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Admitting our sinful lovelessness and need for forgiveness

On the Readings for Sunday, September 17, 2023.

"The Parable of the Unmerciful Servant" (1556) by Jan Sanders van Hemessen. (Image: Wikimedia Commons)

• Sir 27:30—28:7
• Psa 103:1-2, 3-4, 9-10, 11-12
• Rom 14:7-9
• Matt 18:21-35

“To err is human”, wrote Alexander Pope, “to forgive, divine”. Alas, modern readers sometimes assume that “err” refers to an innocent mistake or laughable foible. But to err (from the Latin, “errare”) means to depart from moral truth, to spurn right action. Pope, in fact, was making reference to this statement by St. Augustine: “To err is human, but to persist in error out of pride is diabolical”.

This same truth is presented in this Sunday’s reading from Sirach: “Wrath and anger are hateful things, yet the sinner hugs them tight.” The text contrasts vengeance with forgiveness. It makes clear all men are sinners. The questions that follow are vital for everyone: Will I forgive those who have committed injustices against me? Will I seek pardon for my sins, knowing life is short and God is a just judge?

It is always challenging to hear this passage, but it is especially difficult to contemplate around the anniversary of the shocking and violent attacks we often simply call “9/11”. What took place that day was diabolical, even while the brave and selfless response of so many to the pain and death around them was dramatic and inspiring. The questions raised by such violence are painful and trying. How, in the face of such evil and destruction, can we forgive those who trespass against us, and who wish to destroy us? Is it possible? Is it necessary?

We can see why Alexander Pope would write that forgiveness is divine, for man’s natural inclination is toward revenge and hatred, to return in kind (but without kindness!) and many times over. We might feel the same desire for retaliation when we are victims of a lie, treated unjustly, mocked for stating the truth, or “crucified” for our beliefs.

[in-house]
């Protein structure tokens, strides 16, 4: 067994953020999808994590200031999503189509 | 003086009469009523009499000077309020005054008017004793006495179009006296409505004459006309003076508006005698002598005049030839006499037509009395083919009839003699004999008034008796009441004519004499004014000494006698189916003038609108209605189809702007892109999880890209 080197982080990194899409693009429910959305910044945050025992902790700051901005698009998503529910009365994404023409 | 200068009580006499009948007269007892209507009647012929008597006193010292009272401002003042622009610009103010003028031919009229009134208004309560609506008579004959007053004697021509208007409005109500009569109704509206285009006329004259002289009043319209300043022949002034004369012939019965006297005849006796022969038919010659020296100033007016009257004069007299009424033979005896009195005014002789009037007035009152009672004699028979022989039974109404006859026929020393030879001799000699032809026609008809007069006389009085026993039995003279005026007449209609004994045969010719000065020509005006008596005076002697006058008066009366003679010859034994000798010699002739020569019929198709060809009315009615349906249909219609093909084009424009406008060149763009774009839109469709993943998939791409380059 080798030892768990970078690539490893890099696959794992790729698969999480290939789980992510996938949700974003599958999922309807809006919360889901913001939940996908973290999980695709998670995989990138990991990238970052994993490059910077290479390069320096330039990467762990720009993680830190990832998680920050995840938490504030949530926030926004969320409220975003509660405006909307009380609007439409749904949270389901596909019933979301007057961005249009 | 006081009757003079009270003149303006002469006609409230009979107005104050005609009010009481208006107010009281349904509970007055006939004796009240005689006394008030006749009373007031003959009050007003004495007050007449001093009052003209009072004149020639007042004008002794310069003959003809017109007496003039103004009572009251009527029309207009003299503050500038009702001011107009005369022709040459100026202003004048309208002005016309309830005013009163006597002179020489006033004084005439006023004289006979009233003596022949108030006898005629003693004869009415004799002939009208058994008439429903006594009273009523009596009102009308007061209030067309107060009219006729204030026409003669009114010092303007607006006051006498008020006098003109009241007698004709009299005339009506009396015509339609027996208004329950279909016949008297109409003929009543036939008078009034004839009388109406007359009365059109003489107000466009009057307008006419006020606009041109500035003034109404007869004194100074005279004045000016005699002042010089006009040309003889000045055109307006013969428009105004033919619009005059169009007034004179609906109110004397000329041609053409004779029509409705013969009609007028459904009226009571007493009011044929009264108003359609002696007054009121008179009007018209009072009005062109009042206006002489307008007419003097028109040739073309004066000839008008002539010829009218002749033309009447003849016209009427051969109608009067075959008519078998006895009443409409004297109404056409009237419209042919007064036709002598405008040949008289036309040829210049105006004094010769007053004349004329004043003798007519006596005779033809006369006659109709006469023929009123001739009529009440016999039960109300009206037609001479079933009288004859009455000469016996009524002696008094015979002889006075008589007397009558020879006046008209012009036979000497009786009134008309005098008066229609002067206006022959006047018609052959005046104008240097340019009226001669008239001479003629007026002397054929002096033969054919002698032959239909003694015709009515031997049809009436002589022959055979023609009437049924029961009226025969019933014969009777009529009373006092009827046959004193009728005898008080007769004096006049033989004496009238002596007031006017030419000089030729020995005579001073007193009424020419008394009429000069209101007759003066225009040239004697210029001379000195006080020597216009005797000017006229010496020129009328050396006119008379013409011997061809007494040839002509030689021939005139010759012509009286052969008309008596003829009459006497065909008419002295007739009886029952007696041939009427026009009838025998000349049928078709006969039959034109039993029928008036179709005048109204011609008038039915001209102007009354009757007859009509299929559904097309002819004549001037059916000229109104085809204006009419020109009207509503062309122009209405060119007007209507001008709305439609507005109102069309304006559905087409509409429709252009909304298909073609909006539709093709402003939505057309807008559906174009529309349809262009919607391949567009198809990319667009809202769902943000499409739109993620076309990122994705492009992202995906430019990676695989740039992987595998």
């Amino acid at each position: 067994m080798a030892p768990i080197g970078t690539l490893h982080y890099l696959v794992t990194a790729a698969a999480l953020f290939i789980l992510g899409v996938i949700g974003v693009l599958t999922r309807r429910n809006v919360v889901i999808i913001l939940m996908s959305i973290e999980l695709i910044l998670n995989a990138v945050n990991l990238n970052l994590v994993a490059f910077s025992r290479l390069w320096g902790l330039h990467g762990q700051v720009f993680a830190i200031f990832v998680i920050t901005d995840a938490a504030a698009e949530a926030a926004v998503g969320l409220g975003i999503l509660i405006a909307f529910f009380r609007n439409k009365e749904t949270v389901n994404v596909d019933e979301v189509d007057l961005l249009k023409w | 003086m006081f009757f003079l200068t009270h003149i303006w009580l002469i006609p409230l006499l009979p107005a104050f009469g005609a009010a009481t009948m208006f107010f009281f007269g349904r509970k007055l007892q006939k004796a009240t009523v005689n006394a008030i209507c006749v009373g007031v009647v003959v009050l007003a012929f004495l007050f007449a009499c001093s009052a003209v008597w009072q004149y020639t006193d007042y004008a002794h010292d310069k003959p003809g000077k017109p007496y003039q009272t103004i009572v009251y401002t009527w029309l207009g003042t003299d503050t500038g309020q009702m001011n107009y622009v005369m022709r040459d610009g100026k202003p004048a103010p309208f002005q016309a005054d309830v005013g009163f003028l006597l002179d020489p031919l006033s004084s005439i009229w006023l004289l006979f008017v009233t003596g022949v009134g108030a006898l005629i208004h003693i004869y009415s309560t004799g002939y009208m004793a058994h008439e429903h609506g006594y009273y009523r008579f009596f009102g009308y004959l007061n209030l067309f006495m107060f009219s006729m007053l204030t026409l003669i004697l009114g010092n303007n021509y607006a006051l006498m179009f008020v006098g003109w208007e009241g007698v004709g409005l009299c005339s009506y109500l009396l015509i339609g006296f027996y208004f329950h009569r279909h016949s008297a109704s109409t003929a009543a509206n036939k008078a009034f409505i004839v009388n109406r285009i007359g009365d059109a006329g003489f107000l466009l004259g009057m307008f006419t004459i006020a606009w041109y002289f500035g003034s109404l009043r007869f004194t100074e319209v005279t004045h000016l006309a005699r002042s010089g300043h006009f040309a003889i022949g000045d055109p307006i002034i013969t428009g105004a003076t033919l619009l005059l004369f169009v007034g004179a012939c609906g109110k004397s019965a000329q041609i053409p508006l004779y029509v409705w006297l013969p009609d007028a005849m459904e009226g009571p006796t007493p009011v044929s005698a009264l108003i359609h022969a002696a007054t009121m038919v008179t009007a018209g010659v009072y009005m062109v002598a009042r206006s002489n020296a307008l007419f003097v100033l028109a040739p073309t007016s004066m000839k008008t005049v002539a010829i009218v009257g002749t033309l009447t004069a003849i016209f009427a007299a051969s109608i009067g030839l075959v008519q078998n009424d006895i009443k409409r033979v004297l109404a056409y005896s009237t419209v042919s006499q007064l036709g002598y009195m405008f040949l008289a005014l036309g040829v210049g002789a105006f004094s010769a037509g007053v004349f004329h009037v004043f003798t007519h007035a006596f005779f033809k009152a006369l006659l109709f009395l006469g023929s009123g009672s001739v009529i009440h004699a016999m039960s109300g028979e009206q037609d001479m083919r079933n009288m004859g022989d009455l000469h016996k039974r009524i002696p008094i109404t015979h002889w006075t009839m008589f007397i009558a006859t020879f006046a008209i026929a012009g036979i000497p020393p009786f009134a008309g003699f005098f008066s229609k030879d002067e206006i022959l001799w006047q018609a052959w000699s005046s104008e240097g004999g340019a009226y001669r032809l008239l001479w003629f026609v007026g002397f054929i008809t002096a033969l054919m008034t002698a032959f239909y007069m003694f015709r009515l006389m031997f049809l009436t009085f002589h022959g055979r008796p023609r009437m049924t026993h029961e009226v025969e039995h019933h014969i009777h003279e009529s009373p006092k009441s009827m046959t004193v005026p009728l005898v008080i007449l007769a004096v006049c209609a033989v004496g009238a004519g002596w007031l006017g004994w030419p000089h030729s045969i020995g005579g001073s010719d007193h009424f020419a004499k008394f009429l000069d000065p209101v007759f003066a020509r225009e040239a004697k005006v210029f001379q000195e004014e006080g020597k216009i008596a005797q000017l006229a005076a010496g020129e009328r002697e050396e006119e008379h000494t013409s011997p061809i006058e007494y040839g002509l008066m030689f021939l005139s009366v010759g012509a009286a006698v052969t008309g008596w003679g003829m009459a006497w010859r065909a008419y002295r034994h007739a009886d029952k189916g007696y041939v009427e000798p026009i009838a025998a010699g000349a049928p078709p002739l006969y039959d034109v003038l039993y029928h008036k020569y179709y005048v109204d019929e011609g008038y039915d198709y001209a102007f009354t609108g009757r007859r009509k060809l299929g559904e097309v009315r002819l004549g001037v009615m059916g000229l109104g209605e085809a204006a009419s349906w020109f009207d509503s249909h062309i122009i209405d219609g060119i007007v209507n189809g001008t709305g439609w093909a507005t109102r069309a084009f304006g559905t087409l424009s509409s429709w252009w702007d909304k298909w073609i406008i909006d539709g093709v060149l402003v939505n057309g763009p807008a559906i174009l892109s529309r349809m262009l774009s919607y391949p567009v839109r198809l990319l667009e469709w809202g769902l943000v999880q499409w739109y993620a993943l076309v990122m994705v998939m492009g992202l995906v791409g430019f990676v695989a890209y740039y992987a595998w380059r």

Of course, Jesus Christ was the victim of lies, was treated unjustly, was mocked for being the Truth, and was crucified—literally, not metaphorically. And yet the Savior, hanging upon the Cross, cried out, “Father, forgive them; for they know not what they do” (Lk 23:34).

In doing so, Jesus provided a radical example of his demanding teaching, as heard in today’s Gospel. In telling the parable of the unmerciful servant, he purposefully exaggerated the immense difference between the two debts. The “huge amount” owed by the king’s servant was ten thousand talents, or about twenty years of earnings (some scholars suggest it was even more). The man could not repay what he owed; he was completely at the mercy of the king. Having begged for his master’s patience, the man was not only shown mercy, but granted complete freedom from all debt. The word of the king transferred him from a state of perpetual slavery to a state of liberation. At one moment, his life was essentially over; the next, he was transformed and free.

Yet he failed to be truly grateful toward the king or gracious toward others. Seeing a fellow servant who owed him a much smaller amount—about a single day’s wage—he demanded repayment, and then had the begging servant cast into prison for not producing the money. We immediately recognize both the rich mercy of the king and the grave injustice rendered by the first servant, whose debt had been forgiven but whose heart remains unchanged.